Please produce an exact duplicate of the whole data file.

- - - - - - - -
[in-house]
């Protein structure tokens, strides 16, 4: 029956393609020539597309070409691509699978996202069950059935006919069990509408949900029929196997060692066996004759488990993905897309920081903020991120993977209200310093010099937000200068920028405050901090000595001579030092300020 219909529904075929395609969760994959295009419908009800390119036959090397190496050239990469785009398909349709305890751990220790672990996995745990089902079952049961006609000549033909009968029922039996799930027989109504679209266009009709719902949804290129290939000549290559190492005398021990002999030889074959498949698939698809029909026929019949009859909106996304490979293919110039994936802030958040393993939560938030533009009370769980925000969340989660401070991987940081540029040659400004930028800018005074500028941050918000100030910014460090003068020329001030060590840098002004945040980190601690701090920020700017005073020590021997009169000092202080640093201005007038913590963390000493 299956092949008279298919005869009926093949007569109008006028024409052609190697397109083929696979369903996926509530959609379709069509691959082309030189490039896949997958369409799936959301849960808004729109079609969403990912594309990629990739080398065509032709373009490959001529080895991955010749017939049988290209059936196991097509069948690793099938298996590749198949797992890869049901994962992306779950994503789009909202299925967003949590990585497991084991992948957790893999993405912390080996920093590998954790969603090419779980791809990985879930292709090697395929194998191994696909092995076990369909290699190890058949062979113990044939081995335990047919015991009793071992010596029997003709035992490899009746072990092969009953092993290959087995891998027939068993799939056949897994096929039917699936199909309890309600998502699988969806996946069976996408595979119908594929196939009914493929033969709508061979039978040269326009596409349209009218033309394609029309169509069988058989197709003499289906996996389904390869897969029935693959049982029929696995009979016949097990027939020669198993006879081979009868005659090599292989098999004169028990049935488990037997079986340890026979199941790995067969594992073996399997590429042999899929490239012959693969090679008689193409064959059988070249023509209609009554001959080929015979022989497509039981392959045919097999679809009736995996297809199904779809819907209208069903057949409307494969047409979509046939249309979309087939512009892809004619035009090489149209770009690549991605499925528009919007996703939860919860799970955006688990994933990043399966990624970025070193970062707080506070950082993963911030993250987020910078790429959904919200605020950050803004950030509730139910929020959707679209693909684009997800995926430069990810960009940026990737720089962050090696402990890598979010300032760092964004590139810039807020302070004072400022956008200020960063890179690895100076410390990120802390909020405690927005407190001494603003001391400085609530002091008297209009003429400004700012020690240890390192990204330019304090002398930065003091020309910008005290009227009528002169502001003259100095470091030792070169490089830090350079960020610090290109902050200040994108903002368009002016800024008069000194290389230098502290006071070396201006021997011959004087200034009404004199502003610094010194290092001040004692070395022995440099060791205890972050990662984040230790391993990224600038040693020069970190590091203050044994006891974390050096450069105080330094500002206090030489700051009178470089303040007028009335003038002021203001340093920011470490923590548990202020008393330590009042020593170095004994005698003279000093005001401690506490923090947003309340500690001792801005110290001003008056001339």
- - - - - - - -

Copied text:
[in-house]
């Protein structure tokens, strides 16, 4: 029956393609020539597309070409691509699978996202069950059935006919069990509408949900029929196997060692066996004759488990993905897309920081903020991120993977209200310093010099937000200068920028405050901090000595001579030092300020 219909529904075929395609969760994959295009419908009800390119036959090397190496050239990469785009398909349709305890751990220790672990996995745990089902079952049961006609000549033909009968029922039996799930027989109504679209266009009709719902949804290129290939000549290559190492005398021990002999030889074959498949698939698809029909026929019949009859909106996304490979293919110039994936802030958040393993939560938030533009009370769980925000969340989660401070991987940081540029040659400004930028800018005074500028941050918000100030910014460090003068020329001030060590840098002004945040980190601690701090920020700017005073020590021997009169000092202080640093201005007038913590963390000493 299956092949008279298919005869009926093949007569109008006028024409052609190697397109083929696979369903996926509530959609379709069509691959082309030189490039896949997958369409799936959301849960808004729109079609969403990912594309990629990739080398065509032709373009490959001529080895991955010749017939049988290209059936196991097509069948690793099938298996590749198949797992890869049901994962992306779950994503789009909202299925967003949590990585497991084991992948957790893999993405912390080996920093590998954790969603090419779980791809990985879930292709090697395929194998191994696909092995076990369909290699190890058949062979113990044939081995335990047919015991009793071992010596029997003709035992490899009746072990092969009953092993290959087995891998027939068993799939056949897994096929039917699936199909309890309600998502699988969806996946069976996408595979119908594929196939009914493929033969709508061979039978040269326009596409349209009218033309394609029309169509069988058989197709003499289906996996389904390869897969029935693959049982029929696995009979016949097990027939020669198993006879081979009868005659090599292989098999004169028990049935488990037997079986340890026979199941790995067969594992073996399997590429042999899929490239012959693969090679008689193409064959059988070249023509209609009554001959080929015979022989497509039981392959045919097999679809009736995996297809199904779809819907209208069903057949409307494969047409979509046939249309979309087939512009892809004619035009090489149209770009690549991605499925528009919007996703939860919860799970955006688990994933990043399966990624970025070193970062707080506070950082993963911030993250987020910078790429959904919200605020950050803004950030509730139910929020959707679209693909684009997800995926430069990810960009940026990737720089962050090696402990890598979010300032760092964004590139810039807020302070004072400022956008200020960063890179690895100076410390990120802390909020405690927005407190001494603003001391400085609530002091008297209009003429400004700012020690240890390192990204330019304090002398930065003091020309910008005290009227009528002169502001003259100095470091030792070169490089830090350079960020610090290109902050200040994108903002368009002016800024008069000194290389230098502290006071070396201006021997011959004087200034009404004199502003610094010194290092001040004692070395022995440099060791205890972050990662984040230790391993990224600038040693020069970190590091203050044994006891974390050096450069105080330094500002206090030489700051009178470089303040007028009335003038002021203001340093920011470490923590548990202020008393330590009042020593170095004994005698003279000093005001401690506490923090947003309340500690001792801005110290001003008056001339």